CS reported on the meeting that had taken place at the House of Lords on Tuesday 26 October. Topics discussed included DWP benefits, Research (Lightning Process trial; MRC Expert Group, Dundee research on children, neuroendocrine testing and XMRV), the NICE guidelines review and links to other neurological groups The minutes for this meeting will be posted on the Forward ME Group and MEA websites once they have been agreed. In relation to the ethics of the Lightning Process trial, the Countess of Mar tabled a parliamentary question in the House of Lords:

The next meeting is planned for December 14th when we hope to have a presentation from Professor Malcolm Harrington, who is carrying out the independent review into the ESA Work Capability Assessment. We are also hoping to have Dr Jane Rayner, from the tribunal service (which hears DWP benefit appeals), as our speaker at the meeting in January 2011.

The Forward ME Group website: has information about the group and archives of minutes from past meetings, including a detailed summary of the presentation on benefit issues (ICB and ESA in particular) from Dr James Bolton, Deputy Chief Medical Adviser at the DWP, to meeting that took place last year:


Trustees discussed the current MEA strategy regarding benefit problems, the changeover from ICB to ESA that started in pilot form in October, and Professor Malcolm Harrington's Independent Review of the Work Capability Assessment. A copy of the MEA submission to this review can be found in the November issue of ME Essential and on the MEA website:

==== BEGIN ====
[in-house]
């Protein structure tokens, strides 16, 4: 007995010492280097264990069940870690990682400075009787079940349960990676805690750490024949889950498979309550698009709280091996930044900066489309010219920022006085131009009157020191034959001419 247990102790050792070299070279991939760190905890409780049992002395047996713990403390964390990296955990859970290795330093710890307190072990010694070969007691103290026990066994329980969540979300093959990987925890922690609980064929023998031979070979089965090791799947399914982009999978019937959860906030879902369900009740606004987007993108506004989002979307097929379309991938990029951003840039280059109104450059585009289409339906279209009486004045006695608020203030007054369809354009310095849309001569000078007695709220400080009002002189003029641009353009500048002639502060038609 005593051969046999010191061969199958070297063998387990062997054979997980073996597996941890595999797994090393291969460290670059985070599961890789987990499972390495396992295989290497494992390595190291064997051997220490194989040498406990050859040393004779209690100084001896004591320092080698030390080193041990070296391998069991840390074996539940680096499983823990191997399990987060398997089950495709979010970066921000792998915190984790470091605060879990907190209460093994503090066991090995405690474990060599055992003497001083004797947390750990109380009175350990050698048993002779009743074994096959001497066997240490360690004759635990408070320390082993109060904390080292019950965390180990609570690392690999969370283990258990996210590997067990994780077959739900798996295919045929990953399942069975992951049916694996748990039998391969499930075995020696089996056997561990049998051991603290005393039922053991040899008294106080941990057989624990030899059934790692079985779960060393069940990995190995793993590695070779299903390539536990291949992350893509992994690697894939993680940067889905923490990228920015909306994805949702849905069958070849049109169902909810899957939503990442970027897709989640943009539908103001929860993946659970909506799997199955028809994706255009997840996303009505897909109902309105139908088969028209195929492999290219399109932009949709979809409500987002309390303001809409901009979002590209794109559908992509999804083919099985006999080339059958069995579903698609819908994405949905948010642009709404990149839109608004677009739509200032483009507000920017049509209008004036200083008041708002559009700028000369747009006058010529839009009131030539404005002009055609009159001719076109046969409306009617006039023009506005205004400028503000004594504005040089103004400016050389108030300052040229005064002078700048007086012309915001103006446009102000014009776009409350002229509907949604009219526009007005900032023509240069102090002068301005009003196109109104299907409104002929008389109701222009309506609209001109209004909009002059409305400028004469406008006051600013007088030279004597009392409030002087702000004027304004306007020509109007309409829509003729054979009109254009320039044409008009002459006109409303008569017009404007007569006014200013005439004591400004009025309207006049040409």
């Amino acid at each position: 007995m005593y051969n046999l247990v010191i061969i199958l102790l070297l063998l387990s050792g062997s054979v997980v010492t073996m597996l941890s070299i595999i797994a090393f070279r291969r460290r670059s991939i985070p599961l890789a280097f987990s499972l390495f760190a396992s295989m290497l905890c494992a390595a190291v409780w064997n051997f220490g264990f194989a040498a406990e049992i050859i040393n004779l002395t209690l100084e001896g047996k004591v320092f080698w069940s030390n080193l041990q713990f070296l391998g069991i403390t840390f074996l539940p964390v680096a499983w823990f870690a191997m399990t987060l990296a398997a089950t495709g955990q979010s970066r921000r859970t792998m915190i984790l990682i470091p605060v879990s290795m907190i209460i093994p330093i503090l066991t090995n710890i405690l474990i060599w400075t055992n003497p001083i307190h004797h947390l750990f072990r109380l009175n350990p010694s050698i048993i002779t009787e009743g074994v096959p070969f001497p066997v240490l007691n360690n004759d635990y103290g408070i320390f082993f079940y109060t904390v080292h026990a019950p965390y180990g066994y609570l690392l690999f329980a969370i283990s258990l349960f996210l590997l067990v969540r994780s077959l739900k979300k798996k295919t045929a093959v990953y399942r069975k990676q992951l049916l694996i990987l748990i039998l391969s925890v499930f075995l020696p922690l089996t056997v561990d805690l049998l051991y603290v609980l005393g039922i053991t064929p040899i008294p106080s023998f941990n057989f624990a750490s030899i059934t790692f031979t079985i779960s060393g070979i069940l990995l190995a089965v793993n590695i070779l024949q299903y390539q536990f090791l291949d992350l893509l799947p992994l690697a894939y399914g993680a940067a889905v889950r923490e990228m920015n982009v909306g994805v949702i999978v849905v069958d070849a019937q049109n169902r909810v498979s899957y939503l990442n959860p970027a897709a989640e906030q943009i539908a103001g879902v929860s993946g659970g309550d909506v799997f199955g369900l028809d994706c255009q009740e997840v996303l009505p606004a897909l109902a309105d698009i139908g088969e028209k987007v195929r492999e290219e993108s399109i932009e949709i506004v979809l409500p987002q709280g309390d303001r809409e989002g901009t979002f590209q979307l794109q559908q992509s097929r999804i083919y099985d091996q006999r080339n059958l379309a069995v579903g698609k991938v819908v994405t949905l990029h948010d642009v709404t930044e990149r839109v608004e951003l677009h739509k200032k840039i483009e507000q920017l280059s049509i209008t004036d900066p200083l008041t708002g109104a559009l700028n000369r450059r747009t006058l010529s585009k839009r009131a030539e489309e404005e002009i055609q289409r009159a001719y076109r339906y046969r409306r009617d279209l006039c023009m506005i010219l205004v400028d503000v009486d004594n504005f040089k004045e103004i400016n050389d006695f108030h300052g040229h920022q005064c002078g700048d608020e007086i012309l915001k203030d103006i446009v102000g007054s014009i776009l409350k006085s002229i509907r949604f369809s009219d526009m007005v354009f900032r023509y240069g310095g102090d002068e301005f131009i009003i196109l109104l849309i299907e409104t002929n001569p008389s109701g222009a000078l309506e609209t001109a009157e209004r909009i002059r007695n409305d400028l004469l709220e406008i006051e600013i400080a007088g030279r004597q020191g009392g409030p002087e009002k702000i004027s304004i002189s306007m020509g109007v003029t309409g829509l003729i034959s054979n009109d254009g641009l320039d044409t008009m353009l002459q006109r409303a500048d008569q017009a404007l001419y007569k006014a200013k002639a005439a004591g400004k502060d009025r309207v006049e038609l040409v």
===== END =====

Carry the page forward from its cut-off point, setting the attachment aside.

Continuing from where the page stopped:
The MEA did not produce an immediate website response to the most recent government proposals for benefit cuts and changes because we are currently considering the best way to try and persuade the coalition government to make changes in their very drastic proposals – which are going to cause major problems for people with ME/CFS, especially the changeover from ICB to ESA which will rapidly gather pace as from Spring 2011.

CS discussed benefit issues and cuts at a Forward ME Group meeting with the Countess of Mar at the House of Lords on Tuesday 23 October.

David Amess MP, the new Chair of the APPG on ME at Westminster, also agreed to include benefits as a priority item when the APPG held its first meeting on November 9th – despite the fact that the top item in our website poll for the APPG was XMRV research. The most effective way forward here may be through a joint initiative from all the medical charities representing people with serious long-term disabilities. We are also considering the content of a letter to MPs which would deal with benefits and coincide with the next meeting of the APPG on ME. .


CS reported on his correspondence with NICE regarding the proposal to review this very controversial guideline on ME/CFS in late 2010. More information on the current situation can be found on the MEA website:

Despite the fact that it appears that a review of the guideline will not now take place in 2010, The MEA has replied to NICE to say that we believe a review should take place. A copy of our response can be found here